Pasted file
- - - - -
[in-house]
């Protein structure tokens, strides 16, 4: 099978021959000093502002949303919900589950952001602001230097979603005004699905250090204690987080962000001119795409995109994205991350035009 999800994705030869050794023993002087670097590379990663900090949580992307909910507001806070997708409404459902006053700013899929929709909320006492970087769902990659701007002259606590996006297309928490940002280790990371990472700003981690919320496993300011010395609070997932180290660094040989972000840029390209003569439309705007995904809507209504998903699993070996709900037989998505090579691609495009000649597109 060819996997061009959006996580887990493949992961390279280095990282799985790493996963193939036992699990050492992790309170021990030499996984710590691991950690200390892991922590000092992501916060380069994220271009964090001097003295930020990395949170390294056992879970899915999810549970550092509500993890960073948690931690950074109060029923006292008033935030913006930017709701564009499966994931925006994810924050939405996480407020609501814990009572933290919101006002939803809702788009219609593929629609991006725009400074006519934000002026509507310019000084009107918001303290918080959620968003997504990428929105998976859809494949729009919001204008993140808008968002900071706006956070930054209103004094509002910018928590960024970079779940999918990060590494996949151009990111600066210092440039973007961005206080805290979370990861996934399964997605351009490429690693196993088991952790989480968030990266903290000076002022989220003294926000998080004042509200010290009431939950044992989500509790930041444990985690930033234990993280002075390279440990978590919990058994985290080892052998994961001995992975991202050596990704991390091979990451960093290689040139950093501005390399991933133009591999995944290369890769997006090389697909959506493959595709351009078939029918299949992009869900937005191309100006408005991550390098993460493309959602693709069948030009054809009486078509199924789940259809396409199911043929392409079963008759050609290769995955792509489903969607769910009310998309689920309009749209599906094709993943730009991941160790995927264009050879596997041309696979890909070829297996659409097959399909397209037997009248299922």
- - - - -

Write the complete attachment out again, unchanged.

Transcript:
[in-house]
């Protein structure tokens, strides 16, 4: 099978021959000093502002949303919900589950952001602001230097979603005004699905250090204690987080962000001119795409995109994205991350035009 999800994705030869050794023993002087670097590379990663900090949580992307909910507001806070997708409404459902006053700013899929929709909320006492970087769902990659701007002259606590996006297309928490940002280790990371990472700003981690919320496993300011010395609070997932180290660094040989972000840029390209003569439309705007995904809507209504998903699993070996709900037989998505090579691609495009000649597109 060819996997061009959006996580887990493949992961390279280095990282799985790493996963193939036992699990050492992790309170021990030499996984710590691991950690200390892991922590000092992501916060380069994220271009964090001097003295930020990395949170390294056992879970899915999810549970550092509500993890960073948690931690950074109060029923006292008033935030913006930017709701564009499966994931925006994810924050939405996480407020609501814990009572933290919101006002939803809702788009219609593929629609991006725009400074006519934000002026509507310019000084009107918001303290918080959620968003997504990428929105998976859809494949729009919001204008993140808008968002900071706006956070930054209103004094509002910018928590960024970079779940999918990060590494996949151009990111600066210092440039973007961005206080805290979370990861996934399964997605351009490429690693196993088991952790989480968030990266903290000076002022989220003294926000998080004042509200010290009431939950044992989500509790930041444990985690930033234990993280002075390279440990978590919990058994985290080892052998994961001995992975991202050596990704991390091979990451960093290689040139950093501005390399991933133009591999995944290369890769997006090389697909959506493959595709351009078939029918299949992009869900937005191309100006408005991550390098993460493309959602693709069948030009054809009486078509199924789940259809396409199911043929392409079963008759050609290769995955792509489903969607769910009310998309689920309009749209599906094709993943730009991941160790995927264009050879596997041309696979890909070829297996659409097959399909397209037997009248299922």